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  1. #11
    Forum User copelandci's Avatar
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    Default Re: domingo 7

    Well stated, I agree. With Spanish it is all about the context, one phrase can have several different meanings, in this case simply saying your pregnant isn’t enough, due to the context we can see that what the writer is trying to portray is much more like Dragona says here, it is more of a argumentative statement.
    Last edited by exxcéntrica; 06-10-2009 at 07:15 PM.

  2. #12
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    Default Re: domingo 7

    I thank Benilde for the link to the legend. I enjoyed it and shared it with my friends. I can see how it explains Victoria's definition of "domingo 7" as lame excuse. I can't quite see what it has to do with getting knocked up.

    This is the problem I so often have: I would never use this expression personally, because telling someone not to give a lame excuse is a far cry from talking about getting knocked up! What if I was misunderstood?

  3. #13
    Senior Member Dragona's Avatar
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    Talking Re: domingo 7

    Quote Originally Posted by mariaklec
    I thank Benilde for the link to the legend. I enjoyed it and shared it with my friends. I can see how it explains Victoria's definition of "domingo 7" as lame excuse. I can't quite see what it has to do with getting knocked up.

    This is the problem I so often have: I would never use this expression personally, because telling someone not to give a lame excuse is a far cry from talking about getting knocked up! What if I was misunderstood?
    Hi Maria,
    Although I completely understand what you are saying, the context that it was used in meant what I said in English.
    IF it had been different, for example "Hijo, dime donde anduviste que vienes tan sucio? Y no me vayas a salir con un domingo 7.", THEN it would be "don't give me a lame excuse.
    It's all in the context.....
    Two friends of mine got knocked up in high school. Dos amigas mias salieron con su domingo 7 en la preparatoria.~True story!

  4. #14
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    Default Re: domingo 7

    Quote Originally Posted by mariaklec
    telling someone not to give a lame excuse is a far cry from talking about getting knocked up! What if I was misunderstood?
    Well, that is exactly what it means.
    And if you misunderstand, or worst of all, if you understand it correctly and you’re not suppose to mention such a comment and you're totally out of context, and use it with no regret, then the Domingo 7 is all yours. Bear with stoicism and honor the creation of your first Domingo 7 my dear MariaKlec. I´m sure we all have one in our history.
    Feel free to use it, we all love it.

    And as Copeland says of course it is used in many different situations, not only when talking about unexpected pregnancy, it’s just that it’s most commonly used in this situation. Yet the context is always the same.
    “I/we will not like what I/we’ll hear, it’s your lame excuse for screwing up your life (this moment, the situation, etc) and everyone else's around you, even if you thought that was the right thing to do (or you wanted it). We/you were going in a different direction, you were not suppose to… ”.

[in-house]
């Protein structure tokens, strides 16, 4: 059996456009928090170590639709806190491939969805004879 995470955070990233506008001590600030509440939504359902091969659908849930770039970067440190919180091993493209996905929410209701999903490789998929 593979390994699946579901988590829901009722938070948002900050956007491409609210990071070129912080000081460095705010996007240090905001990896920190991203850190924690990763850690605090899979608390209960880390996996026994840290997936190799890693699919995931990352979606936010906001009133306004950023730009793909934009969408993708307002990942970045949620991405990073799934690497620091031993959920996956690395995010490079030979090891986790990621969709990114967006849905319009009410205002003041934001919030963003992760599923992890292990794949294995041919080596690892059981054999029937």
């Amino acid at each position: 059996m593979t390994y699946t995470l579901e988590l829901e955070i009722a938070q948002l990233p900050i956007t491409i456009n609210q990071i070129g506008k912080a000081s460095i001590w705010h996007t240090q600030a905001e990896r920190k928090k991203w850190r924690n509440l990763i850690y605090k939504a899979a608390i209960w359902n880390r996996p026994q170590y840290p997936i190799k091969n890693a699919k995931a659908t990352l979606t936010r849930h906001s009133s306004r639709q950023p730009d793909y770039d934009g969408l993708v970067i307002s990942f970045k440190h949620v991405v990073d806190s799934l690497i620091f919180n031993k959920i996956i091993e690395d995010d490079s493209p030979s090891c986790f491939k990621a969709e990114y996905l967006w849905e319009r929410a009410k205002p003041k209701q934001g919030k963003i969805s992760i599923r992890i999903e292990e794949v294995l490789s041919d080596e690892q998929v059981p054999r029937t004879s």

Being knocked up, changes the whole scenario when no one expected it to be so. Altough, Dragona, I'll want to know when is it that you use this term knocked up, referring to pregnancy, and if it is most commonly used by a certain group.
    Domingo 7 may be a familiar or friendly term. It may be used in the office with your partners in friendly conversations for intance, but never to address a client or during a meeting, or in any other circumsance where you need to avoid familiarity. It is not vulgar, but aggresive in deed it is, bear in mind you're pointing out someone's stupidity.


    Brief: “say quickly, what’s the stupid new? a bun in the oven? Chasing the dog all around the wet ground? Telling what was supposed to be a secret?”
    Important to say it is no one else’s Domingo 7 but yours, it’s always “Tú/Su Domingo 7” why? because being blameworthy is a funny way to get rid of everyone elses faults (namely mainly mine). You need to assign it directly to someone. You never say ¿cuál es el Domingo 7? or ¿ya saliste con el Domingo 7?
    Last edited by Benilde Moreno; 06-06-2009 at 08:59 PM.

  5. #15
    Senior Member Dragona's Avatar
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    Default Re: domingo 7

    Benilde,
    The term is used pretty freely. It's mainly used when a female is not married and the pregnancy is an accident.
    It does not have a specific group, but I have heard it used mainly in the caucasian and english-speaking latino communities.
    Like someone else mentioned in another message it's just like the movie "knocked up". It's accidental, the female is unmarried, etc.

  6. #16
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    Default Re: domingo 7

    Oh thank you then. That's the one. As you said, knocked up is perfect in this case.

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    Default Re: domingo 7

    I think I understand! I like it. Thanks for all the explanations.

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    Talking Re: domingo 7

    I was reading your answers and at least in Chile and in other sudamerican countries...domingo 7 means get preagnant

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